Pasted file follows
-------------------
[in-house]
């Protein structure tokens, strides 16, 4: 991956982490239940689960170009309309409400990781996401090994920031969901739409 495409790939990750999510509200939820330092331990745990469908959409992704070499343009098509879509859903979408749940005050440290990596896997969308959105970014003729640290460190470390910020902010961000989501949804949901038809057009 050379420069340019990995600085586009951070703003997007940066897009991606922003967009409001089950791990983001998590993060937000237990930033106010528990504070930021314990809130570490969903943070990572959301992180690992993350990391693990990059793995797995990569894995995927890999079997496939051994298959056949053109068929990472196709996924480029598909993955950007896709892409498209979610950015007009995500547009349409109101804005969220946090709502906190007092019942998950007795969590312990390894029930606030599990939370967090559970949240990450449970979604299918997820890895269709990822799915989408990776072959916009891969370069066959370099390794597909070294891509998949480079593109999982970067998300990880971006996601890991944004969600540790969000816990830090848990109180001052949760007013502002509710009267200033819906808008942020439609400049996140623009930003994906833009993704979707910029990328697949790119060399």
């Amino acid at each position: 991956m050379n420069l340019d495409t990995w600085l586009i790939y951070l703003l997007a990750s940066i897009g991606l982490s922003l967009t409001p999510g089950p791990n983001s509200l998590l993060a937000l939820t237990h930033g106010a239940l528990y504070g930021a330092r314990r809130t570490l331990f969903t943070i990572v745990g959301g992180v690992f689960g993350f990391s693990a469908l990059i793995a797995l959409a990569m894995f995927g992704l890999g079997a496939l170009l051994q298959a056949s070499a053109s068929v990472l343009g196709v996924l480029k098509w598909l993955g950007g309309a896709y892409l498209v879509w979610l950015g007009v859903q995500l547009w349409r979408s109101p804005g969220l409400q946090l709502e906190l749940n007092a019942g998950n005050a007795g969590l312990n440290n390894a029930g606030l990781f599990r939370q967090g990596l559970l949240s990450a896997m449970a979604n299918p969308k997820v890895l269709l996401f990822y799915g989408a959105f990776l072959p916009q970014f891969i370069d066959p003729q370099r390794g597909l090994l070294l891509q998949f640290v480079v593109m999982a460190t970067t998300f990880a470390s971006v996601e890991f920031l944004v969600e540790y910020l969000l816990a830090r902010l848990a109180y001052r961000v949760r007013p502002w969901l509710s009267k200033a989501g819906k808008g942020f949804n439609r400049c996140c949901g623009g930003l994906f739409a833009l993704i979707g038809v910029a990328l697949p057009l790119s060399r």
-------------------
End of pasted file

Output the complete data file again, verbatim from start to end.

[in-house]
């Protein structure tokens, strides 16, 4: 991956982490239940689960170009309309409400990781996401090994920031969901739409 495409790939990750999510509200939820330092331990745990469908959409992704070499343009098509879509859903979408749940005050440290990596896997969308959105970014003729640290460190470390910020902010961000989501949804949901038809057009 050379420069340019990995600085586009951070703003997007940066897009991606922003967009409001089950791990983001998590993060937000237990930033106010528990504070930021314990809130570490969903943070990572959301992180690992993350990391693990990059793995797995990569894995995927890999079997496939051994298959056949053109068929990472196709996924480029598909993955950007896709892409498209979610950015007009995500547009349409109101804005969220946090709502906190007092019942998950007795969590312990390894029930606030599990939370967090559970949240990450449970979604299918997820890895269709990822799915989408990776072959916009891969370069066959370099390794597909070294891509998949480079593109999982970067998300990880971006996601890991944004969600540790969000816990830090848990109180001052949760007013502002509710009267200033819906808008942020439609400049996140623009930003994906833009993704979707910029990328697949790119060399």
């Amino acid at each position: 991956m050379n420069l340019d495409t990995w600085l586009i790939y951070l703003l997007a990750s940066i897009g991606l982490s922003l967009t409001p999510g089950p791990n983001s509200l998590l993060a937000l939820t237990h930033g106010a239940l528990y504070g930021a330092r314990r809130t570490l331990f969903t943070i990572v745990g959301g992180v690992f689960g993350f990391s693990a469908l990059i793995a797995l959409a990569m894995f995927g992704l890999g079997a496939l170009l051994q298959a056949s070499a053109s068929v990472l343009g196709v996924l480029k098509w598909l993955g950007g309309a896709y892409l498209v879509w979610l950015g007009v859903q995500l547009w349409r979408s109101p804005g969220l409400q946090l709502e906190l749940n007092a019942g998950n005050a007795g969590l312990n440290n390894a029930g606030l990781f599990r939370q967090g990596l559970l949240s990450a896997m449970a979604n299918p969308k997820v890895l269709l996401f990822y799915g989408a959105f990776l072959p916009q970014f891969i370069d066959p003729q370099r390794g597909l090994l070294l891509q998949f640290v480079v593109m999982a460190t970067t998300f990880a470390s971006v996601e890991f920031l944004v969600e540790y910020l969000l816990a830090r902010l848990a109180y001052r961000v949760r007013p502002w969901l509710s009267k200033a989501g819906k808008g942020f949804n439609r400049c996140c949901g623009g930003l994906f739409a833009l993704i979707g038809v910029a990328l697949p057009l790119s060399r």